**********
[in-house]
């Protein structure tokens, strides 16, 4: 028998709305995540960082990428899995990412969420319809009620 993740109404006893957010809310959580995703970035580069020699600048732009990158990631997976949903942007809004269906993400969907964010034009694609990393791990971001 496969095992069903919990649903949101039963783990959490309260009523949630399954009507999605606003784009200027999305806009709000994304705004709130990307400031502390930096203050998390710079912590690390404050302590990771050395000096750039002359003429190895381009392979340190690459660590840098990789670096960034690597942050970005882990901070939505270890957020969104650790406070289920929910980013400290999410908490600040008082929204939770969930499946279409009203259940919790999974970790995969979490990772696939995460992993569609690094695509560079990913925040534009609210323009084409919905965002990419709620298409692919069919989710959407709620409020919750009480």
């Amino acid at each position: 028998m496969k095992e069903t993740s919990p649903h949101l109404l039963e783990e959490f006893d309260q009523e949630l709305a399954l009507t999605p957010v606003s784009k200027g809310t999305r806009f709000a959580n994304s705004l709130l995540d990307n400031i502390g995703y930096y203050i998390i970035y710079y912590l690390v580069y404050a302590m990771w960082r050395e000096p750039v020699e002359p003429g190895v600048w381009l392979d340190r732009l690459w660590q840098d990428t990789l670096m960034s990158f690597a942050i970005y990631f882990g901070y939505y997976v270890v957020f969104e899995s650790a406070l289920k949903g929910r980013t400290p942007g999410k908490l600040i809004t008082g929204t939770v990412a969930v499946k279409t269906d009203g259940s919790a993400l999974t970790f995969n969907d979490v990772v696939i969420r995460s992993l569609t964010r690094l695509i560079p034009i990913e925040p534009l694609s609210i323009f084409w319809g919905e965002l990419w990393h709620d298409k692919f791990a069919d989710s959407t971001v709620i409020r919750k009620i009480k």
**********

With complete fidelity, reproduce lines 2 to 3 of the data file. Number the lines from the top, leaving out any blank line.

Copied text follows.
């Protein structure tokens, strides 16, 4: 028998709305995540960082990428899995990412969420319809009620 993740109404006893957010809310959580995703970035580069020699600048732009990158990631997976949903942007809004269906993400969907964010034009694609990393791990971001 496969095992069903919990649903949101039963783990959490309260009523949630399954009507999605606003784009200027999305806009709000994304705004709130990307400031502390930096203050998390710079912590690390404050302590990771050395000096750039002359003429190895381009392979340190690459660590840098990789670096960034690597942050970005882990901070939505270890957020969104650790406070289920929910980013400290999410908490600040008082929204939770969930499946279409009203259940919790999974970790995969979490990772696939995460992993569609690094695509560079990913925040534009609210323009084409919905965002990419709620298409692919069919989710959407709620409020919750009480």
């Amino acid at each position: 028998m496969k095992e069903t993740s919990p649903h949101l109404l039963e783990e959490f006893d309260q009523e949630l709305a399954l009507t999605p957010v606003s784009k200027g809310t999305r806009f709000a959580n994304s705004l709130l995540d990307n400031i502390g995703y930096y203050i998390i970035y710079y912590l690390v580069y404050a302590m990771w960082r050395e000096p750039v020699e002359p003429g190895v600048w381009l392979d340190r732009l690459w660590q840098d990428t990789l670096m960034s990158f690597a942050i970005y990631f882990g901070y939505y997976v270890v957020f969104e899995s650790a406070l289920k949903g929910r980013t400290p942007g999410k908490l600040i809004t008082g929204t939770v990412a969930v499946k279409t269906d009203g259940s919790a993400l999974t970790f995969n969907d979490v990772v696939i969420r995460s992993l569609t964010r690094l695509i560079p034009i990913e925040p534009l694609s609210i323009f084409w319809g919905e965002l990419w990393h709620d298409k692919f791990a069919d989710s959407t971001v709620i409020r919750k009620i009480k």